iQOO’s phones have mostly been known for their terrific performance and excellent value-for-money. And the new iQOO Z5 that I have with me is currently the most affordable Snapdragon 778G-powered phone available right now. Apart from the chipset upgrade, the company hasn’t really brought any other significant improvement compared to the iQOO Z3 from earlier this year. Allow me to discuss more on this review of the iQOO Z5.
iQOO Z5 Specifications:
- Body: 77 x 165 x 8mm, 193 gm, Polycarbonate build
- Display: 6.67-inches IPS LCD panel, 120Hz refresh rate, 240Hz touch sampling rate, Panda Glass protection, 100% DCI-P3, HDR10
- Resolution: FHD+ (2400 x 1080 pixels), 20:9 aspect ratio
- Chipset: Qualcomm Snapdragon 778G 5G (6nm Mobile Platform)
- Memory: 8/12GB LPDDR5 RAM, 128/256GB UFS 3.1 storage (fixed)
- Software & UI: Android 11 with Vivo’s Funtouch OS 12
- Rear Camera: Triple (with LED flash);
– 64MP, f/1.79 primary sensor, PDAF
– 8MP, f/2.2 ultra-wide camera, 120º FOV
– 2MP, f/2.4 macro lens (4cm focus)
- Front Camera: 16MP f/2.0 sensor (punch-hole cutout)
- Audio: Stereo speaker setup, 3.5mm headphone jack
- Security: Side-mounted fingerprint sensor, Face unlock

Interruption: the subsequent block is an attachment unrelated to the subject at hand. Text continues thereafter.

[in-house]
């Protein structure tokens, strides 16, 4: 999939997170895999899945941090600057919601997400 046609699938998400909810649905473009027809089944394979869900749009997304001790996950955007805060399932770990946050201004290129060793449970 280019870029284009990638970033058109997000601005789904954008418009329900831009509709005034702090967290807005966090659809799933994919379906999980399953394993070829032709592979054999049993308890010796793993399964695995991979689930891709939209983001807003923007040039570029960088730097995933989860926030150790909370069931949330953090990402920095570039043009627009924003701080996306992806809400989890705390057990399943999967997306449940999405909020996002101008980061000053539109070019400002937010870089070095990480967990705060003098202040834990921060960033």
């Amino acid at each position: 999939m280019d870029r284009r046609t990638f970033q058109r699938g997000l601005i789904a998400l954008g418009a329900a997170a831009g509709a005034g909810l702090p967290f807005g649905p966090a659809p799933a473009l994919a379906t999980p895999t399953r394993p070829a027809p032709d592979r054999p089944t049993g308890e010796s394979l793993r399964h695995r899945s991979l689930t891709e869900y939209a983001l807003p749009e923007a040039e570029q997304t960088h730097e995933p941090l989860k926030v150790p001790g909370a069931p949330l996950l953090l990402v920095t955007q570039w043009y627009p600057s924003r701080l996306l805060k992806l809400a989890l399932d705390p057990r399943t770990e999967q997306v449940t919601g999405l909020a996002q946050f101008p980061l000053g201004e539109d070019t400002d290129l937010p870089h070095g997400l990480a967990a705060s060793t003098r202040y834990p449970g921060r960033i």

- Sensors: Accelerometer, Ambient Light, E-compass, Gyroscope, Proximity
- Connectivity: Dual-SIM (Nano), WiFi 802.11 a/b/g/n/ac (Dual-band), Bluetooth 5.2, GPS / AGPS / Glonass / Galileo, USB Type-C, 4G LTE, 5G
- Battery: 5000mAh with 44W FlashCharge (44W adapter provided)
- Color Options: Mystic Space, Arctic Dawn
- Price in Nepal: N/A (not launched yet)
- INR 23,990 (8/128GB) | INR 26,990 (12/256GB)
iQOO Z5 Review:
Design & Build
- 76.7 x 164.7 x 8.5mm, 193 grams
- Glass front, polycarbonate back/frame
Starting this review with the design, the iQOO Z5 is a little beefier—which is primarily because of the bigger battery beneath. At 193 grams, it’s certainly not the bulkiest phone to have in your pockets but I wish it had a more even weight distribution to even things out. Anyway, there are some subtle visual glow-ups that I gotta talk about.
While iQOO went with a Vivo X60-inspired camera module for the Z3, its successor brings one inspired by the new Vivo X70. I’m not particularly thrilled about this design—but to each their own, I guess.
Besides the Arctic Dawn colorway that I have with me, iQOO also ships the Z5 in the Mystic Space option that infused black and blue hues. On the contrary, this one appears to have a plain white finish at a glance but upon a closer look, you’ll notice subtle prismatic reflections—complemented by tiny starry patterns across the board.
More importantly, it’s got a matte finish, thereby keeping fingerprints and smudges at bay. I just wish it weren’t this slippery because I would’ve loved to rock it without a case. Overall, the phone’s hands-on feel is further eased up by the 3D curved sides. Still and all, I’m not a fan of how the grooves on the side house the power and the volume buttons.